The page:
- There was a trend (not statistically significant) towards reduced risk for death associated with hormone use in younger compared to older women.

WHI is a major 15-year research program designed to address the most frequent causes of death, disability and poor quality of life in postmenopausal women -- cardiovascular disease, cancer, and osteoporosis. Both the estrogen plus progestin and estrogen-alone trials of the WHI were stopped early because of increased health risks and the failure to prevent heart disease. Specifically, the estrogen plus progestin trial was stopped after 5.6 years because of an increased risk of breast cancer and because overall risks, including increased risks for heart attack, stroke, and blood clots, outnumbered benefits. The estrogen-alone study was stopped after 6.8 years because of an increased risk of stroke and no reduction in risk of CHD. The estrogen-alone study also found an increased risk of blood clots.

WHO: Jacques Rossouw, M.D. chief of the Women's Health Initiative Branch at NHLBI, and lead author of the study, is available to comment on the implications of the new study for women considering hormone therapy at different ages. He will note that the findings may be somewhat reassuring to younger women considering hormone therapy for short term relief of symptoms, but do not change the current recommendation that hormone therapy should not be used at any age for prevention of CHD. Women considering hormone therapy should have risk factors such as blood pressure and blood cholesterol measured and managed, and have regular mammograms. Dr. Rossouw can comment on the need for additional research to explore the overall findings and the finding regarding night sweats and hot flashes.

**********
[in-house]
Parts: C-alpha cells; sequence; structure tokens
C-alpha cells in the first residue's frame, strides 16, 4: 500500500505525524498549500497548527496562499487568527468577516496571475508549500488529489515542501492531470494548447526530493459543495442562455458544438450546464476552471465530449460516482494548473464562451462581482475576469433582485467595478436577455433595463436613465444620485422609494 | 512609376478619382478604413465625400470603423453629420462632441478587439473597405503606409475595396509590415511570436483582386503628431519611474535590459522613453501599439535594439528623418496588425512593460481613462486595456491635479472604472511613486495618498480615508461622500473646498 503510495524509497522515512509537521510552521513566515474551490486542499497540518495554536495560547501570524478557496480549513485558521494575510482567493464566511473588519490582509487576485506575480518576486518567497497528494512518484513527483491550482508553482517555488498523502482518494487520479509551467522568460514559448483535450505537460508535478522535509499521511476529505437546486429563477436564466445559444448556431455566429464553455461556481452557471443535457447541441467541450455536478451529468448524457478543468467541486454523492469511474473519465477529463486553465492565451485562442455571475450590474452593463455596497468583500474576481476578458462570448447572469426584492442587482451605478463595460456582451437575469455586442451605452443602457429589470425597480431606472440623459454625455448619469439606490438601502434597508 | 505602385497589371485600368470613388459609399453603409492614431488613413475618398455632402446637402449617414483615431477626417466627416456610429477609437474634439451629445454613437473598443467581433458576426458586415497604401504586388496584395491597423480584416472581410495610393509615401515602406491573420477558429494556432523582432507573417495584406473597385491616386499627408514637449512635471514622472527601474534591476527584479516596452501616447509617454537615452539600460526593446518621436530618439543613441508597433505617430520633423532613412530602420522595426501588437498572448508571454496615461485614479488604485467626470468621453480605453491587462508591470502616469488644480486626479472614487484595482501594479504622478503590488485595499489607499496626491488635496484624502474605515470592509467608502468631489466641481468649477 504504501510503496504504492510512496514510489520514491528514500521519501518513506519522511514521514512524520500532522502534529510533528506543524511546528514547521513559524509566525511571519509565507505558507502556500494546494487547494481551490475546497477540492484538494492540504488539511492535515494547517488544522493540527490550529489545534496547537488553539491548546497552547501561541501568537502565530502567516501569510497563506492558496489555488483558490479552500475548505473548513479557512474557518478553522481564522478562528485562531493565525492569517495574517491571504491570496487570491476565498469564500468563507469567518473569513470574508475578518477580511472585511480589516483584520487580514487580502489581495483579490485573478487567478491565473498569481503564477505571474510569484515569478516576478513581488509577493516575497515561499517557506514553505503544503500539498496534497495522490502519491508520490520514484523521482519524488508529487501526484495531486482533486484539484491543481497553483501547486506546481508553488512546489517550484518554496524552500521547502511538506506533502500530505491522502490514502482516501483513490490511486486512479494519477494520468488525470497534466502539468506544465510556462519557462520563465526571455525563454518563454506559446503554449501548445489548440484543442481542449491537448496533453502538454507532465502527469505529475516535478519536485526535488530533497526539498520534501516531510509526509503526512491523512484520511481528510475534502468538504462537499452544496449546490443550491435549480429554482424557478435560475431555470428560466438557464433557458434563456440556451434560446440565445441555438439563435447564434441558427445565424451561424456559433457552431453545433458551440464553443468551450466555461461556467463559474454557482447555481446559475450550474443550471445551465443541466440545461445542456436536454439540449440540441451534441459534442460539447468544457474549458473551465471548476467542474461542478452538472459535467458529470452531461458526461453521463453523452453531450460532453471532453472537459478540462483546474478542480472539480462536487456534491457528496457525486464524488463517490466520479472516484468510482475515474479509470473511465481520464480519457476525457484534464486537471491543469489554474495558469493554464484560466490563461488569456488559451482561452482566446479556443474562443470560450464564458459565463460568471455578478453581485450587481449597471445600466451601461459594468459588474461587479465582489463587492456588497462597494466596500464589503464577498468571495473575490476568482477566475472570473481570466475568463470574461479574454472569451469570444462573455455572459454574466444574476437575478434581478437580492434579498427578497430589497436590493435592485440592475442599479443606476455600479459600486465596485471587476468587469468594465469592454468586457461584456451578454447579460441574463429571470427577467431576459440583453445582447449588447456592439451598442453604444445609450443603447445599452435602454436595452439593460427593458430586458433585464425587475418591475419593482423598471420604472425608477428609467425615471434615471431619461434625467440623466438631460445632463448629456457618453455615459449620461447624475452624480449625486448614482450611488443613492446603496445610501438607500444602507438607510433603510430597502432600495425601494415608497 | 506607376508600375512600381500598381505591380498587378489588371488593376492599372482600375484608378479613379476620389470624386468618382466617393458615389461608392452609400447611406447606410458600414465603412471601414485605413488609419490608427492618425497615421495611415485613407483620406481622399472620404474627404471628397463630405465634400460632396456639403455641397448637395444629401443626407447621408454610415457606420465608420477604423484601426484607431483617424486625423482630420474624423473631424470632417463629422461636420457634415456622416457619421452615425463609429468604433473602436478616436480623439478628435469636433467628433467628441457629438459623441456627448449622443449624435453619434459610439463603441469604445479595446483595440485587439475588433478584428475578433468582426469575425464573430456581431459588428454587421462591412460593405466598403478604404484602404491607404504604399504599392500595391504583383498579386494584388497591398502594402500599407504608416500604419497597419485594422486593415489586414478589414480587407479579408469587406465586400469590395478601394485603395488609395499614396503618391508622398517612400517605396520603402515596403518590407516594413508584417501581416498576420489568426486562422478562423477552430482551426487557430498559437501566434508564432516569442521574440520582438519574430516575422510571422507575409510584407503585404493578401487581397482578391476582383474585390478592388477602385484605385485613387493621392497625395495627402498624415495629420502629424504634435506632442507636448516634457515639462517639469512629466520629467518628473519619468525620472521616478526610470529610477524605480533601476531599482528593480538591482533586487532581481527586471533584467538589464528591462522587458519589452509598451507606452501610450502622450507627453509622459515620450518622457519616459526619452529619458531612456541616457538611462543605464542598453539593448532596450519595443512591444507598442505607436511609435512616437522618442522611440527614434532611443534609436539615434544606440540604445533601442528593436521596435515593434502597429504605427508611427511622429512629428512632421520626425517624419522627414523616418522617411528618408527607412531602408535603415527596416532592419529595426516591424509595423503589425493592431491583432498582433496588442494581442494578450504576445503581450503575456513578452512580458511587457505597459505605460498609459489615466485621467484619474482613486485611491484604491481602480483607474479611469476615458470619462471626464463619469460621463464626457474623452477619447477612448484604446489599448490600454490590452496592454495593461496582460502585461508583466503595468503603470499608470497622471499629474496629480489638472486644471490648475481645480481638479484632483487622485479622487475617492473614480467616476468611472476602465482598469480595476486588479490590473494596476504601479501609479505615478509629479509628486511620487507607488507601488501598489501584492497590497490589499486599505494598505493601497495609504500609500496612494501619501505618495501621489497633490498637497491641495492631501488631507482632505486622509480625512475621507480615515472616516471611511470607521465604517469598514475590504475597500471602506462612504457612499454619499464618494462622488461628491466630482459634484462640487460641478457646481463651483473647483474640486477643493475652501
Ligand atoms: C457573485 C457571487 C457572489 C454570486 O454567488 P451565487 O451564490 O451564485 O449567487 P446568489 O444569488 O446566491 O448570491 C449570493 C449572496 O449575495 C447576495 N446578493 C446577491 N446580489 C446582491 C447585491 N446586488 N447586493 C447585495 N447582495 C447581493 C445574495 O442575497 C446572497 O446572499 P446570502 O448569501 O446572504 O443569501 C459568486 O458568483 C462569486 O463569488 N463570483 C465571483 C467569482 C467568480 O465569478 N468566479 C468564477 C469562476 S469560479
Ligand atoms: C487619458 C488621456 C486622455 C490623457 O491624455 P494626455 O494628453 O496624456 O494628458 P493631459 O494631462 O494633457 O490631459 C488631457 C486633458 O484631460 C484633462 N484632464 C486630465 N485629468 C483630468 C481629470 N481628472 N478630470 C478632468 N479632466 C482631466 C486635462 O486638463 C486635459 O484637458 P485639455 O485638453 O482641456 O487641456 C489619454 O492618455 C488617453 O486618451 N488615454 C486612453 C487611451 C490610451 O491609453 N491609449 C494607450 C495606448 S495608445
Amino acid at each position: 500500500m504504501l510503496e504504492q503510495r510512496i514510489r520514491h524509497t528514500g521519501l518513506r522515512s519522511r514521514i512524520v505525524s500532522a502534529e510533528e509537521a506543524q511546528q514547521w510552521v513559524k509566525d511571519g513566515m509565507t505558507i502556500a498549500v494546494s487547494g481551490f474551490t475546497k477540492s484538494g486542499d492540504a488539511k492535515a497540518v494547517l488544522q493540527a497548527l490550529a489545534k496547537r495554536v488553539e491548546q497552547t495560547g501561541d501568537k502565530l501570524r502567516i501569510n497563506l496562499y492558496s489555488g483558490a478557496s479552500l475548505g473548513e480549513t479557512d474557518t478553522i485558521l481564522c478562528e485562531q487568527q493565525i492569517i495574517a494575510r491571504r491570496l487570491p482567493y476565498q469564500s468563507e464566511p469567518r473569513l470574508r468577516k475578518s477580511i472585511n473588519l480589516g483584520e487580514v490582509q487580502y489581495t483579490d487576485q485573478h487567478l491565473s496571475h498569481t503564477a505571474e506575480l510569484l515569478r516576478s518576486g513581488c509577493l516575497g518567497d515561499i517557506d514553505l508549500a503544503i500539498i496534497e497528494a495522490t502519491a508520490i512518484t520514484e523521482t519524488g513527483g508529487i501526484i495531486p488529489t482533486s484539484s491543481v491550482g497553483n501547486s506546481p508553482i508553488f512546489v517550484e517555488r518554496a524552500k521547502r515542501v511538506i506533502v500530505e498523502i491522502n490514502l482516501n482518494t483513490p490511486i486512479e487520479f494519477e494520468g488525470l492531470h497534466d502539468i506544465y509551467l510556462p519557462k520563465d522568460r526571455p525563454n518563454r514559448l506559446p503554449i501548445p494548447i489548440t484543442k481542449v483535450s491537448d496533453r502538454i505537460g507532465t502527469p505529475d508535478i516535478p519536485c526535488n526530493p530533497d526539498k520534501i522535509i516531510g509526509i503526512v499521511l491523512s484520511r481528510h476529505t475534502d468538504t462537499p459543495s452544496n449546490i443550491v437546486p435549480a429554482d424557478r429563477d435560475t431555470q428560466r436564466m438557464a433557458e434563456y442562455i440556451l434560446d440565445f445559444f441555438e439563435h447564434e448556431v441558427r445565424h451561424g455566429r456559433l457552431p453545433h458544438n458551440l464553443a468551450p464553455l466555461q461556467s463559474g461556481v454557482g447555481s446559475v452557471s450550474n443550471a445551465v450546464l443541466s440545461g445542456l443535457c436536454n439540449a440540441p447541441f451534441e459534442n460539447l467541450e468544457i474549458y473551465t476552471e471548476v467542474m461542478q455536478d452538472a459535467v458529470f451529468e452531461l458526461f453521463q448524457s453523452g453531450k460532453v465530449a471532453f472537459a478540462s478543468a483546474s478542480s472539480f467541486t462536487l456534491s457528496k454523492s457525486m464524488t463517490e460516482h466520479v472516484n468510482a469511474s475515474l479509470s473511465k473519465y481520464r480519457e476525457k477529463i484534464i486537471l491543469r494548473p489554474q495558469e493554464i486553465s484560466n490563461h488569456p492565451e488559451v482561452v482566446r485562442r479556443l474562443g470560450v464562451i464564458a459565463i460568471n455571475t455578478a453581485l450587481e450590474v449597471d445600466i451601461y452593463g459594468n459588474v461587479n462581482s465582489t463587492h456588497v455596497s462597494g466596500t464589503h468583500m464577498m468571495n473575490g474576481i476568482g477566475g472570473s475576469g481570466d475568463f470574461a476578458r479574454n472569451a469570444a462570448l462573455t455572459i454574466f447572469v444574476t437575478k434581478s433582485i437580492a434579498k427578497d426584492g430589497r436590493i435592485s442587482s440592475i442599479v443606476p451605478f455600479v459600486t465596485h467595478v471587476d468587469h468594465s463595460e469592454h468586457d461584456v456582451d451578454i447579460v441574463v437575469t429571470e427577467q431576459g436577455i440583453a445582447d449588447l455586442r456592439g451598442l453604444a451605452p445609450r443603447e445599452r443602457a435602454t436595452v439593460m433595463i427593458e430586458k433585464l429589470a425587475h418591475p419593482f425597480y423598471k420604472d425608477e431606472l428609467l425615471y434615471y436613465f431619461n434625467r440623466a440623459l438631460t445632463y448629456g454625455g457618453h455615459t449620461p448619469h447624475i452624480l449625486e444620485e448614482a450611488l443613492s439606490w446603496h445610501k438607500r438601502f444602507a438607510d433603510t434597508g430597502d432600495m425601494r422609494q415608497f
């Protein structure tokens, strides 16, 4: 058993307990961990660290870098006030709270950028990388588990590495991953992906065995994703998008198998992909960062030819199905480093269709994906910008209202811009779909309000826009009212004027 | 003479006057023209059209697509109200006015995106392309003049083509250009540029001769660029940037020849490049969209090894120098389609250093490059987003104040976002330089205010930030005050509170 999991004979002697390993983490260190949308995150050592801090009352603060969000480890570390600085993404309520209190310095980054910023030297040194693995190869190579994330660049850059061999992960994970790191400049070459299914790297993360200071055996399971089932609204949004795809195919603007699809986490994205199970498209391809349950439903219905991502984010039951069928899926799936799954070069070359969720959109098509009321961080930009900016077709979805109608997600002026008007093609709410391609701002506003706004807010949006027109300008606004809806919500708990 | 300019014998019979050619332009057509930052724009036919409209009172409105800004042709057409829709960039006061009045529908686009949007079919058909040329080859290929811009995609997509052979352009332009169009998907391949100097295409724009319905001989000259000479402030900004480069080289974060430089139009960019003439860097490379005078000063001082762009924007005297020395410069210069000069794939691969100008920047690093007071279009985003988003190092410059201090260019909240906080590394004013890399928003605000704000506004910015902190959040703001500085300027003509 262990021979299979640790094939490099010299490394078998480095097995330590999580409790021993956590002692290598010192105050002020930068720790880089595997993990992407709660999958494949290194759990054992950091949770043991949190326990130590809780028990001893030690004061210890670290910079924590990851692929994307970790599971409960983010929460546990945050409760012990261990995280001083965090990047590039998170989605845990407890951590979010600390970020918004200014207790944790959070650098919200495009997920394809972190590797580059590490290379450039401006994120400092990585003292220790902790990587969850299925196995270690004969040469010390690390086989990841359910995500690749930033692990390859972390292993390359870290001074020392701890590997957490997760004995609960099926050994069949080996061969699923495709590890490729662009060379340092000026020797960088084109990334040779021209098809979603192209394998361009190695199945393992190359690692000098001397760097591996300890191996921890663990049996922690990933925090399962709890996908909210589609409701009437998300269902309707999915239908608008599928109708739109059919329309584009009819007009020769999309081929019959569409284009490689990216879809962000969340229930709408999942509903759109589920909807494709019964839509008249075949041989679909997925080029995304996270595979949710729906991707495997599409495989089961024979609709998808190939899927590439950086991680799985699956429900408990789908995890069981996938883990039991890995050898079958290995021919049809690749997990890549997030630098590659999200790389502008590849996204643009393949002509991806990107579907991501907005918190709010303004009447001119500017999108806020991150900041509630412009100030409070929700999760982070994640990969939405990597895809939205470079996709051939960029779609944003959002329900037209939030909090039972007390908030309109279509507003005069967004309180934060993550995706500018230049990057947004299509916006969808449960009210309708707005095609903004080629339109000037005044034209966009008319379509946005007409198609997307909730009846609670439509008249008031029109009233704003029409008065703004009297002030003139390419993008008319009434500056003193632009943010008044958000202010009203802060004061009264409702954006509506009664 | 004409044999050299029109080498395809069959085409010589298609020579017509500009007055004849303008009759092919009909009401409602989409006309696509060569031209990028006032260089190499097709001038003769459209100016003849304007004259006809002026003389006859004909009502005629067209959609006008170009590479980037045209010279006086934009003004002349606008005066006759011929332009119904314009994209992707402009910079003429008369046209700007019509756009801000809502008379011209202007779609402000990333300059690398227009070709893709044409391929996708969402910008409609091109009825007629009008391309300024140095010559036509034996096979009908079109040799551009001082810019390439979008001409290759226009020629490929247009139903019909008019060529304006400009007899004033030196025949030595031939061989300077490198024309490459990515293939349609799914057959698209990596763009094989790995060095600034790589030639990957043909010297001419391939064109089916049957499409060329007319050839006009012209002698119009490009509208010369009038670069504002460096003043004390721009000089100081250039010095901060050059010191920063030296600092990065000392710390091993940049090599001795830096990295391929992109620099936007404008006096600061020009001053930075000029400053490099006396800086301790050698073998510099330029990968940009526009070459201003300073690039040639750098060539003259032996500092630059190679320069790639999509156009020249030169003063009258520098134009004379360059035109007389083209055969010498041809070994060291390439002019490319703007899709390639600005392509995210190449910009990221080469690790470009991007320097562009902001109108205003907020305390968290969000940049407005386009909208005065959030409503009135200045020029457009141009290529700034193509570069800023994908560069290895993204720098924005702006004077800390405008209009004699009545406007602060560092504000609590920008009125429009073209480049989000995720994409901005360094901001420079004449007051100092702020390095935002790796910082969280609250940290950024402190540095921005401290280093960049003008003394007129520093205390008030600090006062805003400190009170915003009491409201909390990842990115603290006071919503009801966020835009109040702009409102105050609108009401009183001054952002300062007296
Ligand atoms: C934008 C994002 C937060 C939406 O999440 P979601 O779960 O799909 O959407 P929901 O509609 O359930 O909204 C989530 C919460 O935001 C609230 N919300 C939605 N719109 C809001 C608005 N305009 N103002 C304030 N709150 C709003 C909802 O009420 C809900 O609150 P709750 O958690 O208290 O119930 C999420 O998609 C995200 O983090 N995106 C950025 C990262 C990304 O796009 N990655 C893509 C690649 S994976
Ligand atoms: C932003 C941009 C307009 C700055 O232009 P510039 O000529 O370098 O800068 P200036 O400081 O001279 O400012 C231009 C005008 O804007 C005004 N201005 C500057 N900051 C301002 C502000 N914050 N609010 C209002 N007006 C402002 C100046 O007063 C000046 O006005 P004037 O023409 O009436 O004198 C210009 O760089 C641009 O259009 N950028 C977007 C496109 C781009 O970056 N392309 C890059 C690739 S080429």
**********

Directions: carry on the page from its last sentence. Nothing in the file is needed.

NHLBI Communications Office | EurekAlert!
Further information:
http://www.nhlbi.nih.gov
http://www.nih.gov

More articles from Health and Medicine:

nachricht Researchers release the brakes on the immune system
18.10.2017 | Rheinische Friedrich-Wilhelms-Universität Bonn

nachricht Norovirus evades immune system by hiding out in rare gut cells
12.10.2017 | University of Pennsylvania School of Medicine

All articles from Health and Medicine >>>

The most recent press releases about innovation >>>

Die letzten 5 Focus-News des innovations-reports im Überblick:

Im Focus: Neutron star merger directly observed for the first time

University of Maryland researchers contribute to historic detection of gravitational waves and light created by event

On August 17, 2017, at 12:41:04 UTC, scientists made the first direct observation of a merger between two neutron stars--the dense, collapsed cores that remain...

Im Focus: Breaking: the first light from two neutron stars merging